CLIMATE CHANGE FINANCE REQUIREMENT
Finance is a critical enabler of climate change action. However, an overall assessment and quantification of finance requirements for adaptation and mitigation for a country with so much diversity and demand is a difficult task given the rapid pace of changing technologies and innovation. Estimates by various studies vary in projecting precise requirements but converge on the enormity of funds that would be needed.
Preliminary estimates indicate that India would need around USD 206 billion (at 2014-15 prices) between 2015 and 2030 for implementing adaptation actions in agriculture, forestry, fisheries infrastructure, water resources and ecosystems. Apart from this there will be additional investments needed for strengthening resilience and disaster management. An Asian Development Bank Study on assessing the costs of climate change adaptation in South Asia indicates that approximate adaptation cost for India in energy sector alone would roughly be about USD 7.7 billion in 2030s. The report also projects the economic damage and losses in India from climate change to be around 1.8% of its GDP annually by 2050. Mitigation requirements are even more enormous. Estimates by NITI Aayog (National Institution for Transforming India) indicate that the mitigation activities for moderate low carbon development would cost around USD 834 billion till 2030 at 2011 prices.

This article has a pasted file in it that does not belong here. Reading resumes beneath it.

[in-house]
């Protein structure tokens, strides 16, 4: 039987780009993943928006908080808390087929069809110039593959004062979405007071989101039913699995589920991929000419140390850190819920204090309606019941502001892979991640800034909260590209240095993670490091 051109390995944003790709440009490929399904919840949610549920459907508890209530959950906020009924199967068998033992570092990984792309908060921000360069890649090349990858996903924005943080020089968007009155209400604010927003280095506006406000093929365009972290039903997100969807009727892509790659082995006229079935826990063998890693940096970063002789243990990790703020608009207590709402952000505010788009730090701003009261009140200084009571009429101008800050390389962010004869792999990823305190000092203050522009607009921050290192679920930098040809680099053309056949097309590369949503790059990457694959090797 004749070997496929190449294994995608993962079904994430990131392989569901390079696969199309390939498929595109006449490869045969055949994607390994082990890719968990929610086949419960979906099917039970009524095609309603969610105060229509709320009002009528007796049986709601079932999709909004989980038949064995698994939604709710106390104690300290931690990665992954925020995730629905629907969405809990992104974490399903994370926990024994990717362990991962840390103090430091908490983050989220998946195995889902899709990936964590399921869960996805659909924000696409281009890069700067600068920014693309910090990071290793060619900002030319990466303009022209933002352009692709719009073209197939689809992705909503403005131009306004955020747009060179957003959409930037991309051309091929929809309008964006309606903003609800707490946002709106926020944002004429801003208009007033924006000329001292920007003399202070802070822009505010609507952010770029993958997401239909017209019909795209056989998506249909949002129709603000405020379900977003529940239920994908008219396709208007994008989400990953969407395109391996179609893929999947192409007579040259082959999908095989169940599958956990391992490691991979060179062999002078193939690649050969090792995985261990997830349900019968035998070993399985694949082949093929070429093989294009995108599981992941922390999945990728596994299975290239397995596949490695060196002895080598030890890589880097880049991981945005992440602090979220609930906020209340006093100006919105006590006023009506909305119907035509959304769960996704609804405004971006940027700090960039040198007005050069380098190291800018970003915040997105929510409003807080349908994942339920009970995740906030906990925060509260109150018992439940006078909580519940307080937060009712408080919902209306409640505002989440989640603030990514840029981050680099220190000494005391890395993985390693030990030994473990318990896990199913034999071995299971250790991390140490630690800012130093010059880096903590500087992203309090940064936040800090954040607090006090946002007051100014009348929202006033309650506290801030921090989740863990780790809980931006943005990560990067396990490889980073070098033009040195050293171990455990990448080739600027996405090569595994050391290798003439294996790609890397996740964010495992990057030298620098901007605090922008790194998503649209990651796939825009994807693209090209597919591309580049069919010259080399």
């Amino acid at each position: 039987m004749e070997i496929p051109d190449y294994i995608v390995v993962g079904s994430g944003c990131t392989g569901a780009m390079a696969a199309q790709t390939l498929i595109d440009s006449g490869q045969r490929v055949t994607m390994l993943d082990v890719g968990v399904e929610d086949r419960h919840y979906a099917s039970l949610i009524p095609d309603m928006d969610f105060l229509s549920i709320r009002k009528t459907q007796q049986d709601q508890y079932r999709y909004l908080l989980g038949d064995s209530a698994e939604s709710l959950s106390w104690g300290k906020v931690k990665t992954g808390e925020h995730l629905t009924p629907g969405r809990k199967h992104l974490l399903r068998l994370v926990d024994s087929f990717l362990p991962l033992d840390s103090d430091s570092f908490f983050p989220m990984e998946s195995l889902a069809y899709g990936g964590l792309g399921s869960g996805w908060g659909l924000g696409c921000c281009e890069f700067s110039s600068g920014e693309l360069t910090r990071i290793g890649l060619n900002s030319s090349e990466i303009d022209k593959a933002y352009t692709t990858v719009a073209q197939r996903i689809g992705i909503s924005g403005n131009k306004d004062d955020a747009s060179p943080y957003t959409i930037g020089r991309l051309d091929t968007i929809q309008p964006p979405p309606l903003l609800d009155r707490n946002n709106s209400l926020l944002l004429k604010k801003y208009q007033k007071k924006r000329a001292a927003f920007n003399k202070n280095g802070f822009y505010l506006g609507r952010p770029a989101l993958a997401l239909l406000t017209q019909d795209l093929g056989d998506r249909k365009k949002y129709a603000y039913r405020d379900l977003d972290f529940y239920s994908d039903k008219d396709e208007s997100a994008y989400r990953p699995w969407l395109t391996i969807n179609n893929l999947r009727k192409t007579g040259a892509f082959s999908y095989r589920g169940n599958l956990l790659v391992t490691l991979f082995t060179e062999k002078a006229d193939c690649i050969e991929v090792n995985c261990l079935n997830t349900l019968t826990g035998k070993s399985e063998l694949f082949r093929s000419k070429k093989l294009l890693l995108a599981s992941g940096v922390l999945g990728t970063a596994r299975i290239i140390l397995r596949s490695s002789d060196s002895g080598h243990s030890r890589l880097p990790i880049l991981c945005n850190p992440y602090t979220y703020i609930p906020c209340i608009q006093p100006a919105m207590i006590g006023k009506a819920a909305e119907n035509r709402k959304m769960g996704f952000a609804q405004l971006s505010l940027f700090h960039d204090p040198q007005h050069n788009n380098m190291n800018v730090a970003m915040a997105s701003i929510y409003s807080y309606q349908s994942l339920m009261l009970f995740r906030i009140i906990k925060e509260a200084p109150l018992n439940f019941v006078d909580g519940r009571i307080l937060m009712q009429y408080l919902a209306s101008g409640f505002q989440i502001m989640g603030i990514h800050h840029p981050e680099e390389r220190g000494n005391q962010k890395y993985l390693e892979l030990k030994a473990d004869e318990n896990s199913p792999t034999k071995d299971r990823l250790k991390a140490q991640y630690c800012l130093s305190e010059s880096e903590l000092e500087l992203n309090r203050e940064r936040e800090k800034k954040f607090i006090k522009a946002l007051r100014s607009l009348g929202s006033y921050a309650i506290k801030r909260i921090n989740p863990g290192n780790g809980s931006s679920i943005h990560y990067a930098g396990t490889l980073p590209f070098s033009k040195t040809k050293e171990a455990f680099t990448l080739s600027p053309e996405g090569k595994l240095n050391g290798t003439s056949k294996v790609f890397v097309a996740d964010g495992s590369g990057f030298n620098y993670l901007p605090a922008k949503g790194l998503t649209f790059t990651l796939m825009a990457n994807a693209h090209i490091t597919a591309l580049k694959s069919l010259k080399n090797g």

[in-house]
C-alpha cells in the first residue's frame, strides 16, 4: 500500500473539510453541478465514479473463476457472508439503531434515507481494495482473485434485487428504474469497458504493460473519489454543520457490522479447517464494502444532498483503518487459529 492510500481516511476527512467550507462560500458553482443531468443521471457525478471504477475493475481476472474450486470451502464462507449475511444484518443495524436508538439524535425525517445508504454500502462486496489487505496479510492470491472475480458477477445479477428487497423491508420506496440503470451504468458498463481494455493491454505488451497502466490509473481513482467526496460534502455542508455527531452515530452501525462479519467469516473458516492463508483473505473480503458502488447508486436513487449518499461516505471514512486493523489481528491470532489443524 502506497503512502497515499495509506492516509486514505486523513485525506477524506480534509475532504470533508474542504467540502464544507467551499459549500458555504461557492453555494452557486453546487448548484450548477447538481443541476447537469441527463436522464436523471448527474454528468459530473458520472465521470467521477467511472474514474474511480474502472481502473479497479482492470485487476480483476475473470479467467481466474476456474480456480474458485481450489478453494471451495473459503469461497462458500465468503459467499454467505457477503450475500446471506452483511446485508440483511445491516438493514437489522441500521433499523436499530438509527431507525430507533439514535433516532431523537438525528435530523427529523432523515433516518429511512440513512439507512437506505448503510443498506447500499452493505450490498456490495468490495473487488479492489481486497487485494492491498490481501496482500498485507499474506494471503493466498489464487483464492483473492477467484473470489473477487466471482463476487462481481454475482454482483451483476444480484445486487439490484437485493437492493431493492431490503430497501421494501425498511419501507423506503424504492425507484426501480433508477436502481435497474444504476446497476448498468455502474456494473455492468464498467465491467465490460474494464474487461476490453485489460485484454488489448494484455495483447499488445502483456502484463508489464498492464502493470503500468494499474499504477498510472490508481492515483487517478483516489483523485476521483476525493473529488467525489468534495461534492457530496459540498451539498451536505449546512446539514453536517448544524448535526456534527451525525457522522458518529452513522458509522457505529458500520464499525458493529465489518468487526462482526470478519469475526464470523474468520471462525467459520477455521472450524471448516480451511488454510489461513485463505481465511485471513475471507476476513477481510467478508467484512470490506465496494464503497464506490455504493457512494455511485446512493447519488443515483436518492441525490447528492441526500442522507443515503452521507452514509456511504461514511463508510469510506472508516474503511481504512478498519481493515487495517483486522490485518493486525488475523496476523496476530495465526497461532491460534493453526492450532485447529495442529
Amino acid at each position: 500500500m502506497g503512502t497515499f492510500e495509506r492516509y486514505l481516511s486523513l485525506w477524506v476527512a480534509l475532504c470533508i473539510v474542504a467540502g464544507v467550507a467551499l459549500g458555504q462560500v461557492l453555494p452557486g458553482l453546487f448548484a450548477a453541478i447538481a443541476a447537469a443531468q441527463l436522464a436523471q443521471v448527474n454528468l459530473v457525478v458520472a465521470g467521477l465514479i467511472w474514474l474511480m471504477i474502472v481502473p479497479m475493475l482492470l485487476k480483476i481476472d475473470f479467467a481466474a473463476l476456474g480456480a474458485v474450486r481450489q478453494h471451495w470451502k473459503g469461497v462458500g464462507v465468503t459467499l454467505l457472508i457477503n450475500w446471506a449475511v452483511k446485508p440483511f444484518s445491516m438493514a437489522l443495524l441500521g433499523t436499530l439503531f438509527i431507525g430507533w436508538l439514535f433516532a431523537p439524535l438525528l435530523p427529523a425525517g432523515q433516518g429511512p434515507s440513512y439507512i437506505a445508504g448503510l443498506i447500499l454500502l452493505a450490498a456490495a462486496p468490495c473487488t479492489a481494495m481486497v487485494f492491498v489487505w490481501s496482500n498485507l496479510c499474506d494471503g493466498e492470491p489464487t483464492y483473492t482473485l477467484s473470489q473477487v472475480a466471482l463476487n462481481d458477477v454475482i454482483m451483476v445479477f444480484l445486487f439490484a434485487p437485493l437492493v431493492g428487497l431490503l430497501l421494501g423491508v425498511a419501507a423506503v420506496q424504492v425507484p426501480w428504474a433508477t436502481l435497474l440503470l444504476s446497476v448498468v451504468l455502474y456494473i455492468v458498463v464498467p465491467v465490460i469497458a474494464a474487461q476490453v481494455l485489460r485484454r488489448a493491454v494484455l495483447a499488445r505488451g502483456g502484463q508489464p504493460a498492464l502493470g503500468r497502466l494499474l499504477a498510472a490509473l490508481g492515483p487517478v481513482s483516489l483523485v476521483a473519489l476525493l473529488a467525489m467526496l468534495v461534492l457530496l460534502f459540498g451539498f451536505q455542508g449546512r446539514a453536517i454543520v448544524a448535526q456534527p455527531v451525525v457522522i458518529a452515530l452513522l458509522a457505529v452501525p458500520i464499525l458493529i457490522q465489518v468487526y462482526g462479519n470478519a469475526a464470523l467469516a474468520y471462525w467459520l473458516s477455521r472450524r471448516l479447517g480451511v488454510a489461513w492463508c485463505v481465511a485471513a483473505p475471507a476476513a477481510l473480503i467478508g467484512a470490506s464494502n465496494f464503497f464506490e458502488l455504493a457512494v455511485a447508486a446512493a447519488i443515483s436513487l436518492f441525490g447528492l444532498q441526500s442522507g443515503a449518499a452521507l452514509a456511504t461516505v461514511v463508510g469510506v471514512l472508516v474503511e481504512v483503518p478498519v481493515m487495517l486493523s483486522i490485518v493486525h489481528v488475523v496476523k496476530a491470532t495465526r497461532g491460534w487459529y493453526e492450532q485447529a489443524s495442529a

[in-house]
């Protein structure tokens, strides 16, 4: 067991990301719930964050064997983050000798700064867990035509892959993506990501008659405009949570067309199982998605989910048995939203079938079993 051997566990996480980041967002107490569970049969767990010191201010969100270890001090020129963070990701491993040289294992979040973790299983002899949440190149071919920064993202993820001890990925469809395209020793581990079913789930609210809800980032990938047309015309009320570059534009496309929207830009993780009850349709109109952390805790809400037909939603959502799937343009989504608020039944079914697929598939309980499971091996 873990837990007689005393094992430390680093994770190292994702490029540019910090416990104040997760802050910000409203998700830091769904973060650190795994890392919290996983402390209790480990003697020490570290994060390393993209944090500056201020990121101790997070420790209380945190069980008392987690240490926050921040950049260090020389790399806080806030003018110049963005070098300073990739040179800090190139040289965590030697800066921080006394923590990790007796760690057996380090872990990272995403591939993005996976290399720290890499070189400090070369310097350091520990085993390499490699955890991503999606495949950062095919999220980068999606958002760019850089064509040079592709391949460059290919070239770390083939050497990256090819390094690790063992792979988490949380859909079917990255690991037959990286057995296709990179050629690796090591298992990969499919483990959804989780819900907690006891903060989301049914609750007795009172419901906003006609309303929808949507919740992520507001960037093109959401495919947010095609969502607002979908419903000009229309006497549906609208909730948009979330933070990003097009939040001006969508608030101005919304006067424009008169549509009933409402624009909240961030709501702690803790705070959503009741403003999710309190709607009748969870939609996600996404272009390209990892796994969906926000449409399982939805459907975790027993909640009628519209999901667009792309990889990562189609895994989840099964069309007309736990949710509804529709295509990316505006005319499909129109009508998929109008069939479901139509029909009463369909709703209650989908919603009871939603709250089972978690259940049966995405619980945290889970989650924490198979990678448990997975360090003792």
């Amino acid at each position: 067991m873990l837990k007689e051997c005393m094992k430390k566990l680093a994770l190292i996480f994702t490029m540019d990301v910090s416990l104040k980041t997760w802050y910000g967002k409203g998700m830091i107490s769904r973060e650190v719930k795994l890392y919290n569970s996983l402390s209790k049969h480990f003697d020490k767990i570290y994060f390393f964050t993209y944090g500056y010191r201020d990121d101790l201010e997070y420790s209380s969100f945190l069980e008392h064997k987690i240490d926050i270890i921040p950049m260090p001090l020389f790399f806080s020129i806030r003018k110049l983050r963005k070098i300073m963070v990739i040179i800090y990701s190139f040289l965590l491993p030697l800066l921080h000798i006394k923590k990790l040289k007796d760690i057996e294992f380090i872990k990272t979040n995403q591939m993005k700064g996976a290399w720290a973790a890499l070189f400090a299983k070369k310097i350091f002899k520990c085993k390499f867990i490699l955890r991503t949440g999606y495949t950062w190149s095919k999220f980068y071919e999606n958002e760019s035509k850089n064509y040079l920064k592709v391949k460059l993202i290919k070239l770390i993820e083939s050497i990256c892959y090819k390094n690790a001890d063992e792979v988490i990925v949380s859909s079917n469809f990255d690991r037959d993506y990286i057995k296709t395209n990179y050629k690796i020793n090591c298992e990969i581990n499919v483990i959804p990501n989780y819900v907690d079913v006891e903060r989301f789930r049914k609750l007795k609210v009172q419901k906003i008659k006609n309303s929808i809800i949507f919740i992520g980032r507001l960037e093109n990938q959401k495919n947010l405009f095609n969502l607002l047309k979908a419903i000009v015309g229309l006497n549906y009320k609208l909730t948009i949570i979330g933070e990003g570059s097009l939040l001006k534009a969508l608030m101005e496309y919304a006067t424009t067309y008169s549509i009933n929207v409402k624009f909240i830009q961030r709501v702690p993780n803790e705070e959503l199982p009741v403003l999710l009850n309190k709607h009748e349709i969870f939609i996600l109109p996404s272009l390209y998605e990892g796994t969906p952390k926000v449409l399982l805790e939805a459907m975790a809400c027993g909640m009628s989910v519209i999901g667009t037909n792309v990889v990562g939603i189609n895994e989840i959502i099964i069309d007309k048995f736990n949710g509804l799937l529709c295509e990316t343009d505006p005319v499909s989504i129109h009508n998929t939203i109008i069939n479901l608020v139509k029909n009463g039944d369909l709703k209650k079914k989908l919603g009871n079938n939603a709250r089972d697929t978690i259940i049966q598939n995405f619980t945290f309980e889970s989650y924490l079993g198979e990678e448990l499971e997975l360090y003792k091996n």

India's climate actions have so far been largely financed from domestic resources. A substantial scaling up of the climate action plans would require greater resources. A detailed and full scale assessment of international climate finance needs will be finalized at a later stage and would depend on the gap between actual cost of implementation of India’s plans and what can be made available from domestic sources. While this would evolve over time, a preliminary estimate suggests that at least USD 2.5 trillion (at 2014-15 prices) will be required for meeting India's climate change actions between now and 2030.
India announces its INDC ahead of COP21 in Paris
Environment Minister Prakash Javadekar announces India's INDCs
India’s INDC is prepared in a balanced and comprehensive manner to reflect all issues of
mitigation, adaptation, finance, technology transfer and capacity building while simultaneously endeavoring to meet all the developmental challenges that the country faces today.